Academic journal article Innovation: Organization & Management

An Empirically Derived Framework of Web-Based Interactive Innovation Practices

Academic journal article Innovation: Organization & Management

An Empirically Derived Framework of Web-Based Interactive Innovation Practices

Article excerpt

Interactive innovation is a new paradigm of innovation. It is built upon three streams of influential innovation studies: open innovation; user innovation; and open-source software (OSS). It can be classified into product-oriented and technology-oriented interactive innovation (i.e., PII and Til, respectively). In terms of the former, Baldwin and von Hippel (2011) argued that a paradigm shift is occurring in our understanding of innovation and they found that technological progress is moving whole classes of innovation opportunities from the region where only pro- ducer innovation is viable to regions where single- user innovation or open collaborative innovation is also viable. In terms of the latter, according to Enkel, Gassmann, and Chesbrough (2010), the era of open innovation has just begun. A major shift has started toward a new paradigm in the sense of Kuhn (1962). Earlier conceptions of innovation gave rise to anomalies in the Kuhnian sense, such as the inability of Xerox to appropri- ate the value generated by its Palo Alto Research Center (PARC) in the 1980s, or the inability of Lucent to leverage its considerably greater research capabilities at Bell Labs against Cisco (which had no research capability at the time) in the 1990s.

Til corresponds to the prevailing understand- ing of open innovation, which is defined as 'the use of purposive inflows and outflows of knowl- edge to accelerate internal innovation, and to expand the markets for external use of innovation, respectively (Chesbrough, Vanhaverbeke, & West, 2006, p. 1). PII could be defined as the mechanisms that innovative ideas or designs, which are unprotected by intellectual properties, that come from customers. These include some expert-level lead users to a central organization, in order to satisfy the customers' own needs or to create better products or services for the common good. Previous studies did not clearly distinguish between these two categories of interactive inno- vation. For example, Enkel et al. (2010) consid- ered user innovation as one of open innovation's best-researched sub-fields. However, Baldwin and von Hippel (2011) alerted that their understand- ing of open innovation - all information related to the innovation is a public good - differs fun- damentally from an organization's 'openness' to the acquisition of new ideas, patents, products, etc., from outside its boundaries, often via licens- ing protected intellectual property (Chesbrough, 2003). In our study, it was found that none of the existing studies were comprehensive enough to capture all the components of interactive innova- tion. Customization was overlooked by academic literature of interactive innovation.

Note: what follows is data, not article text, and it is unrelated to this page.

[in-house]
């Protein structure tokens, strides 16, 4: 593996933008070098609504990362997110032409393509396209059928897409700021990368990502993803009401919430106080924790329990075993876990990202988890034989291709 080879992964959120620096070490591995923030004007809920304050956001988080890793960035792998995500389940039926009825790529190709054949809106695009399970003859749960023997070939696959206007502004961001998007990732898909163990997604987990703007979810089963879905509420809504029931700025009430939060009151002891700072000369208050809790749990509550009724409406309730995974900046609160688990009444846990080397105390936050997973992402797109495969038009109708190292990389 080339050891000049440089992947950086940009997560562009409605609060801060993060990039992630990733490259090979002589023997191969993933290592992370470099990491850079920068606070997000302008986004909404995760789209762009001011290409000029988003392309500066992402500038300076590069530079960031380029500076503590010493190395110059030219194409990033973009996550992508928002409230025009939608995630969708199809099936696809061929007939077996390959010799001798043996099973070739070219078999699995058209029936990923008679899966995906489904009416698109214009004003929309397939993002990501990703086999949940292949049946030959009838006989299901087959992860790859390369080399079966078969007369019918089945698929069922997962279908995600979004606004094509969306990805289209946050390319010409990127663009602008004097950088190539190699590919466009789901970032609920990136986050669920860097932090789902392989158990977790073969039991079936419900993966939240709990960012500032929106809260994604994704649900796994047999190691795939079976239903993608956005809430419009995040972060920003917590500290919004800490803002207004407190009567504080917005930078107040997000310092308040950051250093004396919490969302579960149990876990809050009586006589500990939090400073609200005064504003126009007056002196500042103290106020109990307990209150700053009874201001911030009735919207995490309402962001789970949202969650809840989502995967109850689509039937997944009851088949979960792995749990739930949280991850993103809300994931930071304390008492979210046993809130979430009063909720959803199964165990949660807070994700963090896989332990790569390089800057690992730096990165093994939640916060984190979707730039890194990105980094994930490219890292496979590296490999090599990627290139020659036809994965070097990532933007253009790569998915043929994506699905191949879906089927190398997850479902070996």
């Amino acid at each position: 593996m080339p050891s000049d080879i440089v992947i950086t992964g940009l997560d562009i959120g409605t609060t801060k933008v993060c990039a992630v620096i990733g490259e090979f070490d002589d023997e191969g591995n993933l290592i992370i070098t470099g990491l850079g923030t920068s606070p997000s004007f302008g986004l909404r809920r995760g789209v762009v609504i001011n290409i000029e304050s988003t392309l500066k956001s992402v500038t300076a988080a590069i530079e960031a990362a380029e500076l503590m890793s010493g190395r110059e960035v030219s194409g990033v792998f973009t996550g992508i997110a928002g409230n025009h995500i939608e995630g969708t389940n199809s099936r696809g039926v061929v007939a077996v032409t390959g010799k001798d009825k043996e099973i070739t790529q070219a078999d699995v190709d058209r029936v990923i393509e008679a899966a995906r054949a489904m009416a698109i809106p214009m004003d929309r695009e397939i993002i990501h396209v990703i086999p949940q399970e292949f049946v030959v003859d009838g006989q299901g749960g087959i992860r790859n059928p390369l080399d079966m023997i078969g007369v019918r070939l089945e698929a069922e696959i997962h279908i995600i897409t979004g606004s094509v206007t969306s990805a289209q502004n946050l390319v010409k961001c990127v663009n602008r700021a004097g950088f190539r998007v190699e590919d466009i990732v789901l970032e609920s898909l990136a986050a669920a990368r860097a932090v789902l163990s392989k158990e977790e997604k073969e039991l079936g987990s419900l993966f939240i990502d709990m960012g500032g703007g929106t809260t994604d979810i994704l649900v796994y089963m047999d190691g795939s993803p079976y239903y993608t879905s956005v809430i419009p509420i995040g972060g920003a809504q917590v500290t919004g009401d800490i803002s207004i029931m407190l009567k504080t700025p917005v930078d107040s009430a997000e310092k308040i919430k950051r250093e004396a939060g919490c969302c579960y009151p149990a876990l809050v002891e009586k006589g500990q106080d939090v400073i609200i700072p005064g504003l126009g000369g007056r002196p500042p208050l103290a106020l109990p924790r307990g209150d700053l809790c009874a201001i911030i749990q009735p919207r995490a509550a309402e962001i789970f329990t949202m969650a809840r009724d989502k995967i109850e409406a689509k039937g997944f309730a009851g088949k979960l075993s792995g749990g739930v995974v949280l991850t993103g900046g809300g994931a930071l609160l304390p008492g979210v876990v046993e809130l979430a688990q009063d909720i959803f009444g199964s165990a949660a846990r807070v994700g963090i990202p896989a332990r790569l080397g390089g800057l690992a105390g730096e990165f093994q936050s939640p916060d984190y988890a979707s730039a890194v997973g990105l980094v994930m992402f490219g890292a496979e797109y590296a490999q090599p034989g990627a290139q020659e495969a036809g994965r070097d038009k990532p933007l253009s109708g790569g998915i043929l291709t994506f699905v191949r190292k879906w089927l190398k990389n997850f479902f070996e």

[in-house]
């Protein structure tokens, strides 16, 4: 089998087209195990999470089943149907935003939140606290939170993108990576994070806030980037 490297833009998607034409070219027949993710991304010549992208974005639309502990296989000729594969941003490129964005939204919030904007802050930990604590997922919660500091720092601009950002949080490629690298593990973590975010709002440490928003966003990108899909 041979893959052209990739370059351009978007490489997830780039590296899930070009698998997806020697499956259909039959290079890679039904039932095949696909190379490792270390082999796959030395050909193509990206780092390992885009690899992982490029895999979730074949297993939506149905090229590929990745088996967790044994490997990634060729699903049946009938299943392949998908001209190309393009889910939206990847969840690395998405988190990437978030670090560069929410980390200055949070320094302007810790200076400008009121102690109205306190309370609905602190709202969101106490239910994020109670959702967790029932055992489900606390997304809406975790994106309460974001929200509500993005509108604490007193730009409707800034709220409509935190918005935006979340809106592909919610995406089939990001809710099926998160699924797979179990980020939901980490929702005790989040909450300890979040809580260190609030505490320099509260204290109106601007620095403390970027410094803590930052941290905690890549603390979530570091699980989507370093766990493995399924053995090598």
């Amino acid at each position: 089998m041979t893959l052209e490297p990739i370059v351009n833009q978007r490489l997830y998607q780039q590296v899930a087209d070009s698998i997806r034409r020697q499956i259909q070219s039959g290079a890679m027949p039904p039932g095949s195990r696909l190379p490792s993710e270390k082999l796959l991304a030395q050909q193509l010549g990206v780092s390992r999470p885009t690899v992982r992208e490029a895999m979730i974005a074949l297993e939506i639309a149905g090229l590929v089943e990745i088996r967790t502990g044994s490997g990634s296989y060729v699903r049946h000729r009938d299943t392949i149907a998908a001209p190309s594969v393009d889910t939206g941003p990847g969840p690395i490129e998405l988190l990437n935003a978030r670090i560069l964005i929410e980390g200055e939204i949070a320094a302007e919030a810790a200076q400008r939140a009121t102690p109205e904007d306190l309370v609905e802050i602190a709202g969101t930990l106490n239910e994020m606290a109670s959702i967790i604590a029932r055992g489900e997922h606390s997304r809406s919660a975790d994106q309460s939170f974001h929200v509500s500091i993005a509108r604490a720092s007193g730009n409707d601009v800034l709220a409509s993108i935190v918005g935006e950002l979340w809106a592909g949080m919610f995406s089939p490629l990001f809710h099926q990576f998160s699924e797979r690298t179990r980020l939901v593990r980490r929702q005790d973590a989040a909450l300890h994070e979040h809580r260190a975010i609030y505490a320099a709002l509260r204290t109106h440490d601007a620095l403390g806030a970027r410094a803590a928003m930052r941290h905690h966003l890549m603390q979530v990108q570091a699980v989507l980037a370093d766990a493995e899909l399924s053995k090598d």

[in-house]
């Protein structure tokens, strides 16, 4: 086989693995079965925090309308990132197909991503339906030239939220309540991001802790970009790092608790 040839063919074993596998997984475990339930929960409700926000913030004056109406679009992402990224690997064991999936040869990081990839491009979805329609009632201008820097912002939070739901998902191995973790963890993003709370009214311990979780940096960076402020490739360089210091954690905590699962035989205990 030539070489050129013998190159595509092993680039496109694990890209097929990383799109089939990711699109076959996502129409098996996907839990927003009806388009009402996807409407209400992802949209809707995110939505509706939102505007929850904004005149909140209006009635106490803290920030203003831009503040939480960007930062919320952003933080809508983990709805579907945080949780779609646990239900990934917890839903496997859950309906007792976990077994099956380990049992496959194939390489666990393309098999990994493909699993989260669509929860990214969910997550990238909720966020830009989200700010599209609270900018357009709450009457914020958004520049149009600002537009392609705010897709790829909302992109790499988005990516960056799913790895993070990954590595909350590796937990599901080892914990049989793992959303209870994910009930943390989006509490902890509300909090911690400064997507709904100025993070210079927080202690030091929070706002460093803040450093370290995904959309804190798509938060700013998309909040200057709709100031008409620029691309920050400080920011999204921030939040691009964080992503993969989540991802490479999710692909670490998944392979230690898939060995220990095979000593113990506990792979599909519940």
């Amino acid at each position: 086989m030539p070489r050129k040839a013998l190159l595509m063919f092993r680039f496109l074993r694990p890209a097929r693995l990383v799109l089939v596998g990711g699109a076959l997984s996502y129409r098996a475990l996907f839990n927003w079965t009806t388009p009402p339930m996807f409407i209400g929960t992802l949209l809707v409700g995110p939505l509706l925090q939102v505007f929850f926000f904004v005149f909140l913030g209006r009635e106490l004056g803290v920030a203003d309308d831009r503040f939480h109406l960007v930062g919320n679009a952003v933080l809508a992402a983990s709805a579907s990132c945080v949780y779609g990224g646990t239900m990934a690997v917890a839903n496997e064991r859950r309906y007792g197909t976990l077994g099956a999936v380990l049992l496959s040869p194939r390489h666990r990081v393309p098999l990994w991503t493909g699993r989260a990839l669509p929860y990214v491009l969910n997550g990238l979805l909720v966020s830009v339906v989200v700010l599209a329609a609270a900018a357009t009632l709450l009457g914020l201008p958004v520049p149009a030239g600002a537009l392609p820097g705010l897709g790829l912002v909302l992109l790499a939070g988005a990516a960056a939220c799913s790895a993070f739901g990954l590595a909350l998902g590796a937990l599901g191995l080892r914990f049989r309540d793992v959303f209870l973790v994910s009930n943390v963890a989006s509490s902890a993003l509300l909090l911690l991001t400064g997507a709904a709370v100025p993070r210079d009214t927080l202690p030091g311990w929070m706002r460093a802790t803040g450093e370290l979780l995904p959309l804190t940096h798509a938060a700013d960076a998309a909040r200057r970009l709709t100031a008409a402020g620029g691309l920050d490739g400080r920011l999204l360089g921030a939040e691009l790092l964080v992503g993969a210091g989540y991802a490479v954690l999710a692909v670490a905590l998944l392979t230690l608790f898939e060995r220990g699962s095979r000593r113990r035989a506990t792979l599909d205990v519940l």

We implemented this research by using web- based interactive innovation (WII) in physical goods as our empirical context. First, web-based cases are particularly suitable for this study. In the past decade, Internet has become a standard medium for the flow of information regarding innovation. Openness is today taking different forms than in the past, particularly given the availability of new information and communica- tion infrastructures to support innovation, what some call 'innovation technology (Dahlander & Gann, 2010; Dodgson, Gann, & Salter, 2005). When implemented on a specific website, inter- active innovation usually forms standard pro- cesses and becomes streamlined, and this can demonstrate the emphasis the organization puts on this innovation approach. Baldwin and von Hippel (2011) indicated that, design costs and communication costs have and are continuing to decline very rapidly because of the advent of per- sonal computers and the Internet. They believe these largely exogenous technological trends are the main causes of the increasing importance of single-user and open collaborative innovation models in the economy at large. Second, physi- cal goods industries are important in economy, and WII has been adopted in consumer goods industries such as: fashion; electronics; automo- tives; food; household goods; personal computer industries; and even some industries that produce industrial products such as chemical and phar- maceutical industry (e. …

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